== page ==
The Geometry Junkyard: 3D Geometry

نوشته شده در موضوع خرید اینترنتی در ۱۱ فروردین ۱۳۹۵
The Geometry Junkyard: 3D Geometry



Three-dimensional Geometry

  • Adventures among a toroids. Reference to a book on polyhedral tori by B. M. Stewart.

  • Antipodes.
    Jim Propp asks possibly a twin farthest detached points,
    as totalled by aspect distance, on a symmetric convex body
    must be conflicting any other on a body.
    Apparently this is open even for rectilinear boxes.

  • Anton’s modest
    little gallery
    of ray-traced 3d math.

  • An aperiodic set of Wang cubes, J. UCS 1:10 (1995).
    Culik and Kari report how to boost a dimension of sets of
    aperiodic tilings, branch a 13-square set of tiles into a 21-cube set.

  • Aperiodic space-filling tiles:
    John Conway describes a proceed of
    glueing twin prisms together to form a figure that tiles space only
    aperiodically.
    Ludwig Danzer speaks during NYU on
    various aperiodic 3d tilings including Conway’s
    biprism.

  • Art, Math,
    and Computers — New Ways of Creating Pleasing Shapes
    , C. Séquin,
    Educator’s TECH Exchange, Jan. 1996.

  • Associahedron
    and Permutahedron
    .
    The associahedron represents a set of triangulations of a hexagon,
    with edges representing flips; a permutahedron represents a set of
    permutations of 4 objects, with edges representing swaps.
    This strangely uneven perspective of a associahedron (as an charcterised gif)
    shows that it has some kind of geometric propinquity with a permutahedron:
    it can be done by slicing a permutahedron on twin planes.
    A some-more symmetric perspective is below.
    See also a
    more minute outline of a associahedron

    and
    Jean-Louis Loday’s paper
    on associahedron coordinates
    .

  • Associating the
    symmetry of a Platonic solids
    with polymorf manipulatives.

  • The Atomium, structure formed
    for Expo 1958 in a form of 9 spheres, representing an iron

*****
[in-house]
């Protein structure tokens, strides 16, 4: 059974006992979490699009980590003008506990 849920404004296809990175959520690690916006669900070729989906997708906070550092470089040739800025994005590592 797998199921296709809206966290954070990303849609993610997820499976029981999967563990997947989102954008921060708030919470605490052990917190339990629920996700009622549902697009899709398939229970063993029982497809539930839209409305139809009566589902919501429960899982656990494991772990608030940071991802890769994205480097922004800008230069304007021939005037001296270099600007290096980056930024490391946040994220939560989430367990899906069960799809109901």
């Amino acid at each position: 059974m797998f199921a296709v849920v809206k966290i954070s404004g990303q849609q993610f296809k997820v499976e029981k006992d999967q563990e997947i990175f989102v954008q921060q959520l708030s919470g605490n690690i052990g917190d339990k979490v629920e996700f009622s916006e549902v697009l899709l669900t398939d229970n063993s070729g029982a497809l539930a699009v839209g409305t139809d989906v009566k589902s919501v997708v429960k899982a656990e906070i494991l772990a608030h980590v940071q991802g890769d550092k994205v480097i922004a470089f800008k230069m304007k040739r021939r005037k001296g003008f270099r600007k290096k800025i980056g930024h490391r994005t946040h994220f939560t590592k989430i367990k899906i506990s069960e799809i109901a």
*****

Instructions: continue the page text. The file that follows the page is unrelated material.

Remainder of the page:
crystal. The world’s largest cube?

  • David Bailey’s
    world of tesselations
    .
    Primarily consists of Escher-like drawings though also includes
    an engaging territory about Kepler’s work on polyhedra.

  • The bellows
    conjecture
    , R. Connelly, I. Sabitov and A. Walz in Contributions to
    Algebra and Geometry , volume 38 (1997), No.1, 1-10. Connelly had
    previously discovered
    non-convex polyhedra that are stretchable (can pierce by a continuous
    family of shapes though tortuous or differently deforming any faces);
    these authors infer that in any such example, a volume remains
    constant via a flexing motion.

  • Borromean rings don’t exist.
    Geoff Mess relates a explanation that
    the Borromean ring configuration
    (in that 3 loops are tangled together though no span is linked)
    can not be done out of circles.
    Dan Asimov discusses some associated aloft dimensional questions.
    Matthew
    Cook conjectures a converse
    .

  • Bounded grade triangulation.
    Pankaj Agarwal and Sandeep Sen ask for triangulations of convex polytopes
    in that a zenith or corner grade is restrained by a consistent or polylog.

  • Box in a box.
    What is a smallest brick that can be put inside another cube
    touching all a faces?
    There is a elementary solution, though it seems formidable to infer a correctness.
    The resolution and explanation are even prettier in 4 dimensions.

  • Boy’s surface:
    Wikipedia,
    MathWorld,
    Geometry
    Center
    ,
    and an
    asymmetric charcterised gif from a Harvard zoo
    .

  • Buckyballs. The truncated icosahedron
    recently acquired new celebrity and a new name when chemists detected that
    Carbon forms molecules with a shape.

  • The
    Cheng-Pleijel point
    . Given a sealed craft bend and a tallness H,
    this indicate is a peak of a smallest aspect area cone of tallness H over
    the curve. Ben Cheng demonstrates this judgment with a assistance of a Java applet.

  • Circumcenters of triangles.
    Joe O’Rourke, Dave Watson, and William Flis
    compare formulas for computing
    the coordinates of a circle’s core from 3 range points,
    and aloft dimensional generalizations.

  • Circumnavigating
    a brick and a tetrahedron
    , Henry Bottomley.

  • Cognitive Engineering
    Lab
    , Java applets for exploring tilings, symmetry, polyhedra, and
    four-dimensional polytopes.

  • Colinear points on knots.
    Greg Kuperberg
    shows that a non-trivial tangle or couple in R3
    necessarily has 4 colinear points.

  • a
    computational proceed to tilings
    . Daniel Huson investigates the
    combinatorics of periodic tilings in twin and 3 dimensions, including
    a sequence of a tilings by shapes topologically homogeneous to
    the 5 Platonic solids.

  • CSE
    logo
    . This java applet allows interactive control of a rotating
    collection of cubes.

  • Cube
    Dissection
    . How many smaller cubes can one order a brick into?
    From Eric Weisstein’s
    treasure trove of mathematics.

  • Cube triangulation.
    Can one order a brick into congruous and ruffle tetrahedra?
    And though a congruity assumption,
    how many aloft dimensional simplices are indispensable to triangulate a hypercube?
    For some-more on this final problem, see
    Triangulating
    an n-dimensional cube
    , S. Finch, MathSoft,
    and
    Asymptotically efficient